JOHNSTONE Karamu Drowning Accident, Body Discovered. The body of Mr Lindsay Johnstone was recovered from the flood water near Mrs Bruce’s residence at Karamu, shortly before midnight last night and was taken to the residence of Mr Campbell Johnstone. An inquest will be opened this afternoon. The funeral will leave the Frankton station at 1.30 pm tomorrow (Thursday) for the Hamilton West Cemetery. [Waikato Times, Wed 28 Jul 1915]
JUKES A melancholy accident occurred on Tuesday whereby one of our most respected settlers met with his death. Mr Jukes who some little time since purchased the farm of Mr Hunt, on the Waikato River, had started for the sale at Harrisville and having swum his horse across the river with the help of a canoe and safely landed on the other side just opposite Mr Ashwell’s remounted for the purpose of proceeding up to Harrisville. Immediately on mounting his horse turned restive and commenced back jumping and backing into the river threw his rider, who was kicked in the head by the horse and thus being rendered unable to save himself was carried away by the stream and drowned. Mr Jukes was a married man but we believe without a family. [Waikato Times, Thur 1 Apr 1880] The inquest on the body of Charles Priestly Jukes was held at Taupiri Hotel yesterday morning at 10 o’clock before Dr Beale coroner and a jury of 12. Horace Reeves his brother-in-law gave evidence…A verdict of accidental drowning was returned. The body was interred on the west side of the river, a goodly number of settlers attending. The Rev William Calder read the service. [Waikato Times, Tues 6 Apr 1880]
KEAN A youth named James Kean, aged 16 was drowned on Thursday last the 14th, in the Mangapiko creek, an affluent to the Awaroa which falls into Lake Whangape. The lad was accompanying his uncle Mr J Gedsell with whom he resided… [Waikato Times, Tues 19 Sep 1893]
KINGDON The particulars of the sad drowning accident which befell the youth S Kingdon while attending the Wesleyan picnic on the property of Mr Richard Reynolds, Pukerimu, on Monday last have come to hand… [Waikato Times, Thur 4 Jan 1883, + Sat 6 Jan 1883]
LAMPRA The Te Kuiti drowning case. The body of Lampra, drowned some four weeks since has been recovered in the river at Te Kuiti… [Waikato Times, Tues 30 Jul 1889]
LAVER Our Raglan correspondent writes. It becomes my sad duty to have to chronicle the death by drowning of Miss Edith Wallis, daughter of Mr W Wallis JP and also that of a young lady, 16 years of age, named Miss Minna Laver, who was staying with Mr Wallis’ family. They were returning from church at Raglan on the 24th inst by boat which was proceeding under sail when a squall of wind struck her causing her to capsize suddenly… [Waikato Times, Thur 28 Dec 1882 + inquest Sat 30 Dec 1882]
LAYCOCK On March 16, accidentally drowned, Mary Ann Laycock, mother of Henry Laycock, proprietor of Sir George Grey Hotel, Tairua, aged ?86 years. Deeply regretted. Home papers please copy. [New Zealand Herald, Tues 14 Apr 1896]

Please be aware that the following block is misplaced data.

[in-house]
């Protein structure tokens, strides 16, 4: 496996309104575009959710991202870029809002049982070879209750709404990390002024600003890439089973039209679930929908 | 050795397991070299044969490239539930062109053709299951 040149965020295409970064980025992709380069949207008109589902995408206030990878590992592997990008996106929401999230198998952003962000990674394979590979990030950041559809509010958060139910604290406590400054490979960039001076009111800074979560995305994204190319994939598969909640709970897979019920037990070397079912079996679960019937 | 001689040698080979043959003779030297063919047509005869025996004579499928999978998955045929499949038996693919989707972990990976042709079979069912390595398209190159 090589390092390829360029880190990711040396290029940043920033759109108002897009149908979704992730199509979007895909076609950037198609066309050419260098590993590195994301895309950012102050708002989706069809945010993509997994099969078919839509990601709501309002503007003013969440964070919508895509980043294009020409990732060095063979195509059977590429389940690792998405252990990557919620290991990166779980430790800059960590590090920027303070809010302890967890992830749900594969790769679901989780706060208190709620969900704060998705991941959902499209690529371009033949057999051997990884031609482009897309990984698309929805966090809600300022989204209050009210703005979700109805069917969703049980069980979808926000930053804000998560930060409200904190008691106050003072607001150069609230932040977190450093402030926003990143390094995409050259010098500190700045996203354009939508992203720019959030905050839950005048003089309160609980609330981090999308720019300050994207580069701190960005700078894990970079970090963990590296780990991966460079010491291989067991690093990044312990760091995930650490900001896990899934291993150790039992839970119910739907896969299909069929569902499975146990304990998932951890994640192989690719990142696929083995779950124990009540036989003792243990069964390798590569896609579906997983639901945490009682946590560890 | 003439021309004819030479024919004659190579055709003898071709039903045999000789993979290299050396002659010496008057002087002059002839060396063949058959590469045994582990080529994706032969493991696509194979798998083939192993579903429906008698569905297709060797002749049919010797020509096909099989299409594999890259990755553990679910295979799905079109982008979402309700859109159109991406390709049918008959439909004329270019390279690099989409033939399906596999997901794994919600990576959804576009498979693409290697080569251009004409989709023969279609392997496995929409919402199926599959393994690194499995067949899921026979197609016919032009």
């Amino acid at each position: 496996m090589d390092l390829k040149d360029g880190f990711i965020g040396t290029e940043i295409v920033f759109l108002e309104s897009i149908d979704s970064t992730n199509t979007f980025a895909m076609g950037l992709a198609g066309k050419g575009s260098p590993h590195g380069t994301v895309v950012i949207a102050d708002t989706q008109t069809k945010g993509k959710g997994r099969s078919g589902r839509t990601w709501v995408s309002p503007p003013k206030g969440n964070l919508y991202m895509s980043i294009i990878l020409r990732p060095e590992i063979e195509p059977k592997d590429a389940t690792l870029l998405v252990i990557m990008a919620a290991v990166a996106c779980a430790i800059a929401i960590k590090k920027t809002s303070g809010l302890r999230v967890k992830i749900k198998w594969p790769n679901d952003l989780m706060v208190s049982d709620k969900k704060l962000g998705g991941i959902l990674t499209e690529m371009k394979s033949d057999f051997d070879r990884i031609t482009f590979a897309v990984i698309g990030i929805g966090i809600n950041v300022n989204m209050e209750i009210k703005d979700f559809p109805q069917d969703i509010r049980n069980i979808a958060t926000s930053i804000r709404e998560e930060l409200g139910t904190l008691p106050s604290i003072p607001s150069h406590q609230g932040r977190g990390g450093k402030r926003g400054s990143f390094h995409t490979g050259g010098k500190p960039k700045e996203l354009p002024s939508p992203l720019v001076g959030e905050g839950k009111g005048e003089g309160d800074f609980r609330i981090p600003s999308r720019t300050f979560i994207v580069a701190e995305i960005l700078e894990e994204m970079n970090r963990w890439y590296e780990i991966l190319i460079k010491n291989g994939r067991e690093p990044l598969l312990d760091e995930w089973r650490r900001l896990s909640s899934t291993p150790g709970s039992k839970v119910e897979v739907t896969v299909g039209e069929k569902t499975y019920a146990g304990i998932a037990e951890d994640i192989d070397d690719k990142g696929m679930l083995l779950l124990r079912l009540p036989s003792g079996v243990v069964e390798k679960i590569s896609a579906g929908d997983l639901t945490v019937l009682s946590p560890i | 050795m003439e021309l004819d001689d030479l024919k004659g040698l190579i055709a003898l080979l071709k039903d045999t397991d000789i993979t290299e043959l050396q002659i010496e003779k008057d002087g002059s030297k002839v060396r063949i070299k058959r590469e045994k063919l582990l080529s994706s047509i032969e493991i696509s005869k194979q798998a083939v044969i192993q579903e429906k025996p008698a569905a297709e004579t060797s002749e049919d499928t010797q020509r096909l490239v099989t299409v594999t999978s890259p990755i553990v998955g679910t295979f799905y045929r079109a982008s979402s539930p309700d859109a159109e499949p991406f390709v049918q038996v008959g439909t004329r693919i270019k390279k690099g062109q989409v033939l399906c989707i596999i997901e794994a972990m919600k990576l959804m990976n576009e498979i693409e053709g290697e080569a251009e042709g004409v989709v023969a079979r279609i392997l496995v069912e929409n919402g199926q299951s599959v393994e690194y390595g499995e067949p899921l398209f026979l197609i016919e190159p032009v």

LIPSEY We regret to have to announce that one of the sons of Mr George Lipsey of Te Aroha was drowned yesterday evening while out in a canoe on the river near his father’s house with another boy, Waldo Smith…though his brother August, who was in another canoe further down the river, dived in to his rescue, he was unable to save him…The deceased was only 10 years of age and much sympathy is felt for this family in their sad loss. [Waikato Times, Thur 14 Jan 1892]
McCANN An inquest was held on Thursday …into the drowning of Mrs Ellen McCann… [Waikato Argus, Sat 21 Nov 1896]
McDONALD On May 14, drowned at Maungatawhiri Creek, Thomas, son of Edward McDonald, of Carnagrove, Ballyjamesduff, County Cavan, Ireland. Home papers please copy. [Southern Cross, Wed 12 Jun 1867]
McGUINNESS On July 15, accidentally drowned at Gumtown, Mercury Bay, James, youngest son of the late Patrick and Margaret McGuinness and brother of Mrs A McMillan, Alexandra St, aged 53 years. RIP. [New Zealand Herald, Sat 21 Jul 1906]
McINTOSH Drowned in the Waikato River on the 15th September 1853, William McIntosh, Carpenter to the Waikato Heads Institution, his brother Alexander and his eldest son. [New Zealander, 5 Oct 1853]
McLEAN The body of the late Mr James McLean, who was drowned in the Piako River on Sunday last, was discovered about three o’clock on Monday afternoon… [Waikato Argus, Thur 6 Apr 1899]
McLIVER A woman drowned in the Waihou. Supposed to be Mrs H McLiver. This afternoon the body of a well dressed strongly built woman about 35 years of age was found floating in the Waihou some miles below Te Aroha and now lies at the Palace Hotel. Nothing is known respecting the deceased. The body has apparently been in the water for about three weeks. [Waikato Times, Thur 28 Oct 1886]
McMAHON On Monday evening last a child named McMahon [son of Patrick McMahon] was drowned in a place called Clare’s swamp at Cambridge… [Waikato Times, Thur 28 Oct 1886]
MACKY A sad accident occurred on Saturday (writes the Thames correspondent) at Belmont, Paeroa by which a young lady named Mary R Macky lost her life [by drowning]…She was the only daughter of Mr S C Macky of the Thames and granddaughter of the Rev J Macky of Otahuhu. Her death will be mourned by a large circle of relatives and friends. She was 18 years of age. [Waikato Times, Tues 21 Mar 1882]
MARSHALL The body of the Mr George Marshall [late of Otahuhu] who was accidentally drowned at the Thames on Thursday last was brought up to town in the p.s. Williams last evening. [Southern Cross, Sat 24 Sep 1870 + longer article same day]
MARTIN On February 7, Peter Martin, by drowning, aged 19. [Waikato Times, Sat 14 Feb 1874]